Dan
Do you think that would apply also to a plywood skin covered with some glass ? I've had bad experiences with boats built this way, but I guess a clean hangar is a very different environment...
 

4trade

Well-Known Member
Joined
Nov 1, 2010
Messages
527
Location
Lahti/Finland
Do you think that would apply also to a plywood skin covered with some glass ? I've had bad experiences with boats built this way, but I guess a clean hangar is a very different environment...
Plywood skin must cover with class or fabric. Plywood itself cannot protect for just paint. Small amount or moisture will come on a surface of plywood skin and it start to become "hairy", small wood fibers will separate of plywood surface and ruin your wing smooth surface.

Fabric with good layers of protective paint (include sun resistant layers and final color) will be 250- 300 grams/ sq meter. It is significantly lighter than any plywood skin, because your plywood need that glass and all of those sun resistant/ final paint anyhow. That plywood covering for protection weight approx same than regular fabric job overall. Your plywood wing surface will be (weight of a plywood) heavier than just fabric.
 
F

fly scared!

Fair enough. Here's why it's not worth it:
Thank you. So:

1) weight penalty
2) I'm actually proposing free panels
3) weight penalty
4) gap compression
5) the skin must be sealed
6) OT
7) OT

I understand extra weight will detract from MTOW; at least, that weight would be placed in the best possible position, and would not increase loads on the fuselage structure.
The problems with panels gaps would require some investigation about the suitable composite fabric; maybe a flexible, kevlar-like tape ?
As for wing sealing, none would fly a wing with open gaps, I hope !
 
F

fly scared!

Plywood skin must cover with class or fabric. Plywood itself cannot protect for just paint. Small amount or moisture will come on a surface of plywood skin and it start to become "hairy", small wood fibers will separate of plywood surface and ruin your wing smooth surface.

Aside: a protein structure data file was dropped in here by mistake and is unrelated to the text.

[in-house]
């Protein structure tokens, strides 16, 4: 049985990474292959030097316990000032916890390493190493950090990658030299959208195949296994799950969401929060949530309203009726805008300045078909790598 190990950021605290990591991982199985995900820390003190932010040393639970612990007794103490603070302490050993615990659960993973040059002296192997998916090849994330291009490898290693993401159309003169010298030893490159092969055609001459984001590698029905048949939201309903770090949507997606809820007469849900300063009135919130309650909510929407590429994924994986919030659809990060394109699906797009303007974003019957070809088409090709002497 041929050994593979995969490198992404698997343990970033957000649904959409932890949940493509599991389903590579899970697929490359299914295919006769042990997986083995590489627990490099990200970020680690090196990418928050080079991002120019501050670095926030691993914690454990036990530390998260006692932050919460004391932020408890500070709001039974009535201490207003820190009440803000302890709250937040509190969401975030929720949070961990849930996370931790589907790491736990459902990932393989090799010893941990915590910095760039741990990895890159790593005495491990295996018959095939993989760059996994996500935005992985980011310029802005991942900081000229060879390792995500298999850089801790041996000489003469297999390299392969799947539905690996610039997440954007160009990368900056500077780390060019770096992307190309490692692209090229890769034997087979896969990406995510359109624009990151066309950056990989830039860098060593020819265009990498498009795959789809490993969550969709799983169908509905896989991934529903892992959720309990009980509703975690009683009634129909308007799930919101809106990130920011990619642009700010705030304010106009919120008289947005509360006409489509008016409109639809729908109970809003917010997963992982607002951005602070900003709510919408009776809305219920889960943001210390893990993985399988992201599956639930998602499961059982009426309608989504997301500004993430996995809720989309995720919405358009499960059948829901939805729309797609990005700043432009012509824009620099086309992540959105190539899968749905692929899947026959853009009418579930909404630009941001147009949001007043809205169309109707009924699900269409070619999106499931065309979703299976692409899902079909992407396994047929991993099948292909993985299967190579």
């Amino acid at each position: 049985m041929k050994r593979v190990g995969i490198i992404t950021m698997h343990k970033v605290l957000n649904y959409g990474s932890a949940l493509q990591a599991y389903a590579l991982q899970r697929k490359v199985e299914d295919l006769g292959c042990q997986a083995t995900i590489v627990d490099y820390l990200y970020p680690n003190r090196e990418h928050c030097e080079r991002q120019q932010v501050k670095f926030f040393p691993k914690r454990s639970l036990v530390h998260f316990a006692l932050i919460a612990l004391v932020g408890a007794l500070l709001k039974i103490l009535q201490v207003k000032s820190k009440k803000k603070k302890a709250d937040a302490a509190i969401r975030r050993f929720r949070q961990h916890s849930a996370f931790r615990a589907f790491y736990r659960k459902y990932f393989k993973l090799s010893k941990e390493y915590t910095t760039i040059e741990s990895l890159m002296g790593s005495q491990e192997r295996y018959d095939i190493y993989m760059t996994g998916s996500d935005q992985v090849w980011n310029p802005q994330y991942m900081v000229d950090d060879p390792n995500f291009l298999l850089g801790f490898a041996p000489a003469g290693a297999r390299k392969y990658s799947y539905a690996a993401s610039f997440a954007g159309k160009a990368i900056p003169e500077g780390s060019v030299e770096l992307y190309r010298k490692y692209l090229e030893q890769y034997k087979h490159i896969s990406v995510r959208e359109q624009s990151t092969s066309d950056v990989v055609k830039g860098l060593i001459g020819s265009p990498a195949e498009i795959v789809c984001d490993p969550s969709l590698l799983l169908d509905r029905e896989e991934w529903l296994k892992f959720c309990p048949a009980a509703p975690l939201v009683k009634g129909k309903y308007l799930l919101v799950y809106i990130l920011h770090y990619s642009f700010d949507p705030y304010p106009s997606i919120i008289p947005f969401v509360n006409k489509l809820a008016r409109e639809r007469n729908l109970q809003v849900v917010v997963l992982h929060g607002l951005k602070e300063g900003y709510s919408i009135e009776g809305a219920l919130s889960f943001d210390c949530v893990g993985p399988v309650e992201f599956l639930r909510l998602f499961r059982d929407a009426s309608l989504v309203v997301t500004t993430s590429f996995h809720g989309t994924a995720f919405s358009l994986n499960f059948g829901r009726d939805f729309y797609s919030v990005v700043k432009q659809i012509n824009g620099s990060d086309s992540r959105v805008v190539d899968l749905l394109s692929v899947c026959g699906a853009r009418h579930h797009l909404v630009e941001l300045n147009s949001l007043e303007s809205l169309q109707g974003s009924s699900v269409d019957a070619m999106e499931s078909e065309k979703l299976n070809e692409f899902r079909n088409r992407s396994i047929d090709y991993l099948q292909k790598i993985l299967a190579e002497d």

Fabric with good layers of protective paint (include sun resistant layers and final color) will be 250- 300 grams/ sq meter. It is significantly lighter than any plywood skin, because your plywood need that glass and all of those sun resistant/ final paint anyhow. That plywood covering for protection weight approx same than regular fabric job overall. Your plywood wing surface will be (weight of a plywood) heavier than just fabric.
I agree. That would imply that the thinner the plywood the better, since the the glass would be both lighter and stronger than plywood or fabric.
However, since the aim would be to exploit the plywood stiffness to get a straight surface, a minimal thickness would be required to support the glass.
On the other hand, you could place a very thin plywood layer in very large panel dimensions, and exploit the camber of the wing for stiffness while covering with glass.
Then you could cut the small panels and seal the gaps with some more elastic tape.
All in all, very complicated...
 

4trade

Well-Known Member
Joined
Nov 1, 2010
Messages
527
Location
Lahti/Finland
If you really want to cover you wing without fabric, and keep it light, you may consider to laminate thin glass layer on a straight surface, bend it over your ribs and bond that skin on your ribs. It is heavier than fabric, but probably slightly lighter than plywood/ glass combo. It is critical to have excellent, strong bond between skin/ ribs and it is time consuming work compared just basic fabric work.

There is lot of issues for mixing different materials like that, and you should take those issues seriously if you take that road. I recommend traditional fabric cowering way....it is well proof for decades and safe.
 
F

fly scared!

If you really want to cover you wing without fabric, and keep it light, you may consider to laminate thin glass layer on a straight surface, bend it over your ribs and bond that skin on your ribs. It is heavier than fabric, but probably slightly lighter than plywood/ glass combo. It is critical to have excellent, strong bond between skin/ ribs and it is time consuming work compared just basic fabric work.

.
That would be the glass equivalent of plywood covering . I wonder if a thin skin would keep straight during bending like the plywood does.
You could use some temporary stringer inside, but removing them could prove difficult.
Maybe you could tack the stringer during lamination and then place the stringer face outside.
Then you should cut/sand them off.
 
Top